ELCT leaders argued that although Tanzania has been spared of high level bloodshed during elections compared to other African countries, recent incidents of breach of peace at the polling stations should be a warning that something must be done to ensure the coming polls are free of violence.
"Normally there would be no chaos until some people sense they have robbed of their votes", the church said, pleading against presence of heavily armed police at the polling centres as that tended to frighten the voters and the public in general.
The Church openly admitted that it has been dissatisfied by the recently completed voter registration under the Biometric Voter Registration (BVR) technology, saying the exercise was flawed and that hundreds could not exercise their constitutional right because they have not been registered or their names were missing from the updated list.

It wondered why Tanzanians in diaspora and those working in the country's diplomatic missions outside continue to be denied that right. 

Other groups of people who could not be listed to vote are people with disabilities, some students in institutions of higher learning and other groups not specified.
NEC was urged to extend the registration so that the missed out groups can be eligible to vote on October 25. Recent reports had it that over 20 million Tanzanians are reported to have registered to vote this year.

The Church also castigated the recent flaws seen in the primary nomination exercise for aspirants to political posts being contested, saying it was marred by corruption, nepotism and beatings of some candidates.  In some cases, the nomination had to be repeated in some constituencies.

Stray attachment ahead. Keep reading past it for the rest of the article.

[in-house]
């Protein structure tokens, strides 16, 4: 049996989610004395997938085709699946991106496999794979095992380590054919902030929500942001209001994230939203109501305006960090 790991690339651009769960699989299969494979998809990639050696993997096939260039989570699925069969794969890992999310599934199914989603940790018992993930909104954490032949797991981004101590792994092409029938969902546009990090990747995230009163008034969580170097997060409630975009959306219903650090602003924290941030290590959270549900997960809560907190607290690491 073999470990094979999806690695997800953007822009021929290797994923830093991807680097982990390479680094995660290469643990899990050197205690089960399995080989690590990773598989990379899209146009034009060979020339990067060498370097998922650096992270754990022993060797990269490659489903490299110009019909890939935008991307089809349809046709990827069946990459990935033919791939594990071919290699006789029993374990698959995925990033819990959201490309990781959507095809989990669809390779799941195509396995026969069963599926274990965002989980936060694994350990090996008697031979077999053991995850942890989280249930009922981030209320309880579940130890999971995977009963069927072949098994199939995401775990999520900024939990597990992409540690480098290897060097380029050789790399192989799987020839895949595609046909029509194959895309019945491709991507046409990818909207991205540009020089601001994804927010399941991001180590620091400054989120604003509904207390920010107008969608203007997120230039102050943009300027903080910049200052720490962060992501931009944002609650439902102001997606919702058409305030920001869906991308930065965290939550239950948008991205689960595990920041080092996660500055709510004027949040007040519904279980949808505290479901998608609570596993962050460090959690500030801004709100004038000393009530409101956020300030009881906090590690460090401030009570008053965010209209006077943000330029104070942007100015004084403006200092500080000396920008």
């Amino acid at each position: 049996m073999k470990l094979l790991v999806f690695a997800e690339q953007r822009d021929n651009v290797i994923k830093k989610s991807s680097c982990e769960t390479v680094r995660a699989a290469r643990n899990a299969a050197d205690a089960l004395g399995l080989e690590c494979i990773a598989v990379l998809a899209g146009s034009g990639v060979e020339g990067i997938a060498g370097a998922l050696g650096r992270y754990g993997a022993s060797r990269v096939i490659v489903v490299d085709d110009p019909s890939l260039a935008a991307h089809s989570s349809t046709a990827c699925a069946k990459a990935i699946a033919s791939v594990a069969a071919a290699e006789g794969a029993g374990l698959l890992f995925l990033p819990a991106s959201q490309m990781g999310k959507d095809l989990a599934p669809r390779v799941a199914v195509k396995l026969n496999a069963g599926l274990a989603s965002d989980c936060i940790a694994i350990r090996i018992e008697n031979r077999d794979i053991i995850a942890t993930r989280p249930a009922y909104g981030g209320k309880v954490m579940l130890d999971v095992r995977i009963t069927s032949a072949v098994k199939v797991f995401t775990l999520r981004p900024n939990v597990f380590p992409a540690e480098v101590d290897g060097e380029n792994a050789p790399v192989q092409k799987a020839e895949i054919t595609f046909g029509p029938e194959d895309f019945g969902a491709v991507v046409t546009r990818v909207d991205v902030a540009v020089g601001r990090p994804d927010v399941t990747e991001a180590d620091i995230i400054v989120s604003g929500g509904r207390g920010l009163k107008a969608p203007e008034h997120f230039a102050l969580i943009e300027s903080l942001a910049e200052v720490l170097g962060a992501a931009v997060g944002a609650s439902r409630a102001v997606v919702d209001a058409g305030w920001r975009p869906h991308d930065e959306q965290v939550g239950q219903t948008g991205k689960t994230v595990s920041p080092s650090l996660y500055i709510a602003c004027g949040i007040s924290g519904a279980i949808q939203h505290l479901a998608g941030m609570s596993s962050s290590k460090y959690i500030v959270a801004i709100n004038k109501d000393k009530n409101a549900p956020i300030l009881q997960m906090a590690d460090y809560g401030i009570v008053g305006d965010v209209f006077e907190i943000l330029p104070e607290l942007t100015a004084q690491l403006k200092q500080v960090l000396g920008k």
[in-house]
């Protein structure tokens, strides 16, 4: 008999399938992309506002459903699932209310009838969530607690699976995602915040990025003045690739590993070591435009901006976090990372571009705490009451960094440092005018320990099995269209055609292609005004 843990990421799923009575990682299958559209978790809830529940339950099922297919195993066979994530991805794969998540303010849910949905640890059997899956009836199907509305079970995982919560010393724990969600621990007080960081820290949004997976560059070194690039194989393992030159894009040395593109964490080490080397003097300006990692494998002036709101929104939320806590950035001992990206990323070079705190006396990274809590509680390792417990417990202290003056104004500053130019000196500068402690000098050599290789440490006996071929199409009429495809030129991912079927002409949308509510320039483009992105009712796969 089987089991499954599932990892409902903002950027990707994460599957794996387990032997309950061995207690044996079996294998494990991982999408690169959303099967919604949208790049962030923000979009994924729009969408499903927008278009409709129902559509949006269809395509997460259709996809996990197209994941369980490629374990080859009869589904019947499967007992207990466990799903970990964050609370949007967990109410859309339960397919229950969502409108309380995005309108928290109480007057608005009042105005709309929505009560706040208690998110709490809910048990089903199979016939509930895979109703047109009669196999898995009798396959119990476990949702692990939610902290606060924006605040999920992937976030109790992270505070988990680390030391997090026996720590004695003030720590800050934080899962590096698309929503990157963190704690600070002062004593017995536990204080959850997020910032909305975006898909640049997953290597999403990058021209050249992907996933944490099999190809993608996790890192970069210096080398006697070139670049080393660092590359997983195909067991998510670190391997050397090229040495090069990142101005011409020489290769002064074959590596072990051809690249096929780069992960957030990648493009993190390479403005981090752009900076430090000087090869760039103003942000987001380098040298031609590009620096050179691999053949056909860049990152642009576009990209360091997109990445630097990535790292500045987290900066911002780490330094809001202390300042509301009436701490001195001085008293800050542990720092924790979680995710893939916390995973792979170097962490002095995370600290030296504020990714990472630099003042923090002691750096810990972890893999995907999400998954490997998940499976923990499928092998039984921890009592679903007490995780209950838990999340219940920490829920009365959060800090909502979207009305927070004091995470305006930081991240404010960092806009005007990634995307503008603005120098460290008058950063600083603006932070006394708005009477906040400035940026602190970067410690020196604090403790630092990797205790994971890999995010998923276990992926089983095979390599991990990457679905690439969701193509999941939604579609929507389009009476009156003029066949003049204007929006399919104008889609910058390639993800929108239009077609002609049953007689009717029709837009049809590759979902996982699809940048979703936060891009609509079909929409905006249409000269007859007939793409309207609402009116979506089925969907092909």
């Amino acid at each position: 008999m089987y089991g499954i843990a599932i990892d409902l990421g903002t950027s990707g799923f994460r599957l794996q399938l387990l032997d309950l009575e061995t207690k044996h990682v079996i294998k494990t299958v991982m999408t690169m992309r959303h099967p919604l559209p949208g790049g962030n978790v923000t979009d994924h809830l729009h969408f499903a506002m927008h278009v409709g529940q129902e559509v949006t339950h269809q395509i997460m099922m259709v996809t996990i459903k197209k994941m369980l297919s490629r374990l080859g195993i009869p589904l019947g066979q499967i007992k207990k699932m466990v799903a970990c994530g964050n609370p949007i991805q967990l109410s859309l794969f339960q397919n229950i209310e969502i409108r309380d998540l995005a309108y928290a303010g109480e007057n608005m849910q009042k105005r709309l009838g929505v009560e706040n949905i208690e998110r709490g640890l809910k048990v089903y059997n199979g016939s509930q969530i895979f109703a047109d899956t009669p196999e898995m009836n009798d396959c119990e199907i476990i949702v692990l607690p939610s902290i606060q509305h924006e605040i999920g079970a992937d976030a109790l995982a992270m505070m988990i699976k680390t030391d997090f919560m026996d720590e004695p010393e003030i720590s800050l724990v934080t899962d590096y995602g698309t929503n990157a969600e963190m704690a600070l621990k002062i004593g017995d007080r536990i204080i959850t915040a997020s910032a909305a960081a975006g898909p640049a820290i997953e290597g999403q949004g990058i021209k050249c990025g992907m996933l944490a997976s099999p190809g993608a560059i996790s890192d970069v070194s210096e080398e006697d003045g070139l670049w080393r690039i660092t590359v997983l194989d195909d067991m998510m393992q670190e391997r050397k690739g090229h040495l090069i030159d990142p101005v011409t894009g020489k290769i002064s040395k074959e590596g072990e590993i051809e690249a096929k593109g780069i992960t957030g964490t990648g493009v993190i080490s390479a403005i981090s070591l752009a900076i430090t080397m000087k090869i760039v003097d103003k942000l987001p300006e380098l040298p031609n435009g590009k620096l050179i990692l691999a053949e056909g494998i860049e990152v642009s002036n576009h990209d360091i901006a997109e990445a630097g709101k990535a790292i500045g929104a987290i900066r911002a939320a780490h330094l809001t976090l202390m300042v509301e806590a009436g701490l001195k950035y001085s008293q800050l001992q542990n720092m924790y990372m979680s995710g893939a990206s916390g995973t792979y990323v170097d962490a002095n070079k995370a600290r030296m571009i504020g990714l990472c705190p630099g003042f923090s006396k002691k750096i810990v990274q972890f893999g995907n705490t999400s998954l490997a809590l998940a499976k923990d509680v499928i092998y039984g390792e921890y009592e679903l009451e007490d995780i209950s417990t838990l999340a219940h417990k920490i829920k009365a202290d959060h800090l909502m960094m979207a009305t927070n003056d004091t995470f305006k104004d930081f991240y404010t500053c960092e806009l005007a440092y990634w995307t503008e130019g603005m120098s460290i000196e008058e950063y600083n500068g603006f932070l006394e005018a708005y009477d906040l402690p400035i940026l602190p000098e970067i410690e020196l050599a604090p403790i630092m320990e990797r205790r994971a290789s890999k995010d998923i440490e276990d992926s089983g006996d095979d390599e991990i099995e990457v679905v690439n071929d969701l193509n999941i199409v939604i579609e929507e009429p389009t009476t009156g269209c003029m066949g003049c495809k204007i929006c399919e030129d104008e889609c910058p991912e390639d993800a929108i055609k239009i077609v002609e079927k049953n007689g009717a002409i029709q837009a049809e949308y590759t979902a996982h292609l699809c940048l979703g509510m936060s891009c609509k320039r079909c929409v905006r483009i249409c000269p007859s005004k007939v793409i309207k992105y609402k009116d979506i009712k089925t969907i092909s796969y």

A communication officer with the ELCT head office Ms Elizabeth Lobulu told the press yesterday that the Church's position was given in the light of the election mood which has gripped the country, amid rising concerns over the likely inconsistencies that may crop up due to the recent nomination process.

Without mentioning any political party, the Church said it was shocked by lack of transparency in endorsing the names of candidates vying for various political posts and why NEC had been quiet over the menace.

The church's position on the polls has come shortly after NEC directed in Arusha that no election campaigns are to be held within the compounds of the prayer houses or near them.

The polls coordinator in the region Richard Kwitega told reporters here that it was against the law to organize campaign meetings inside or within the precints of the prayer houses.

He called on all the political parties to observe the directive, warning those going against the directive will face the full wrath of the law. At least 22 political parties will field their candidates to vie for various positions but fewer for the presidential race.
Besides,the prayer houses, NEC has further prohibited campaign meetings within the precints of the public education institutions such as the universities and colleges.
Mr.Kwitega reiterated that NEC was an independent body not affiliated to any political party and that is has been mandated to manage the elections on the basis of the laid down rules and regulations.